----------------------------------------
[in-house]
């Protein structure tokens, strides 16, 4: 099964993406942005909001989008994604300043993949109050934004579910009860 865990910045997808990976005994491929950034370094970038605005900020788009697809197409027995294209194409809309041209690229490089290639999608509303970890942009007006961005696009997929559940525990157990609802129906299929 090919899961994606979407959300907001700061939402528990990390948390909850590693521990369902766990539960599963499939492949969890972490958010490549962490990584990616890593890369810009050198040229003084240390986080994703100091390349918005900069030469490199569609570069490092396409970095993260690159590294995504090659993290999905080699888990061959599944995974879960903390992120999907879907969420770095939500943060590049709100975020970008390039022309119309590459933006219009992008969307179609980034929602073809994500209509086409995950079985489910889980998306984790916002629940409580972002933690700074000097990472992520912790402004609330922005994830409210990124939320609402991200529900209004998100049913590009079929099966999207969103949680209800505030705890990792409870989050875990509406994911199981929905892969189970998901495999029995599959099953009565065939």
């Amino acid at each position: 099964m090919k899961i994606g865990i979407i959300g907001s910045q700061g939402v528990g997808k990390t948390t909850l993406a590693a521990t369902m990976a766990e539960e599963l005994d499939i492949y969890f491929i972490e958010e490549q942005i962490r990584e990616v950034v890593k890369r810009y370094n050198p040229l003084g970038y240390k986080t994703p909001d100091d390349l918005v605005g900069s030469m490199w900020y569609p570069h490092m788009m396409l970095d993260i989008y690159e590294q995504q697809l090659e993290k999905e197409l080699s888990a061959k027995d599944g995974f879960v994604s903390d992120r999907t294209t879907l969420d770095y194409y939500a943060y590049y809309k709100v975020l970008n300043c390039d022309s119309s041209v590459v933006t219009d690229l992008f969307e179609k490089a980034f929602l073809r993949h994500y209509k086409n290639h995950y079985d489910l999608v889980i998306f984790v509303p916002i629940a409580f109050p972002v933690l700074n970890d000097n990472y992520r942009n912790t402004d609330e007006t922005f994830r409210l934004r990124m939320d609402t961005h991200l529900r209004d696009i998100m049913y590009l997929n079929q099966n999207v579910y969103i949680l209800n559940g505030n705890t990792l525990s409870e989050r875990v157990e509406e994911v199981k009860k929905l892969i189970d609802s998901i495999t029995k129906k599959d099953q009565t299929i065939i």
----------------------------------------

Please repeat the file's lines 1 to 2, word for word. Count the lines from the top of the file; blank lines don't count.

[in-house]
């Protein structure tokens, strides 16, 4: 099964993406942005909001989008994604300043993949109050934004579910009860 865990910045997808990976005994491929950034370094970038605005900020788009697809197409027995294209194409809309041209690229490089290639999608509303970890942009007006961005696009997929559940525990157990609802129906299929 090919899961994606979407959300907001700061939402528990990390948390909850590693521990369902766990539960599963499939492949969890972490958010490549962490990584990616890593890369810009050198040229003084240390986080994703100091390349918005900069030469490199569609570069490092396409970095993260690159590294995504090659993290999905080699888990061959599944995974879960903390992120999907879907969420770095939500943060590049709100975020970008390039022309119309590459933006219009992008969307179609980034929602073809994500209509086409995950079985489910889980998306984790916002629940409580972002933690700074000097990472992520912790402004609330922005994830409210990124939320609402991200529900209004998100049913590009079929099966999207969103949680209800505030705890990792409870989050875990509406994911199981929905892969189970998901495999029995599959099953009565065939």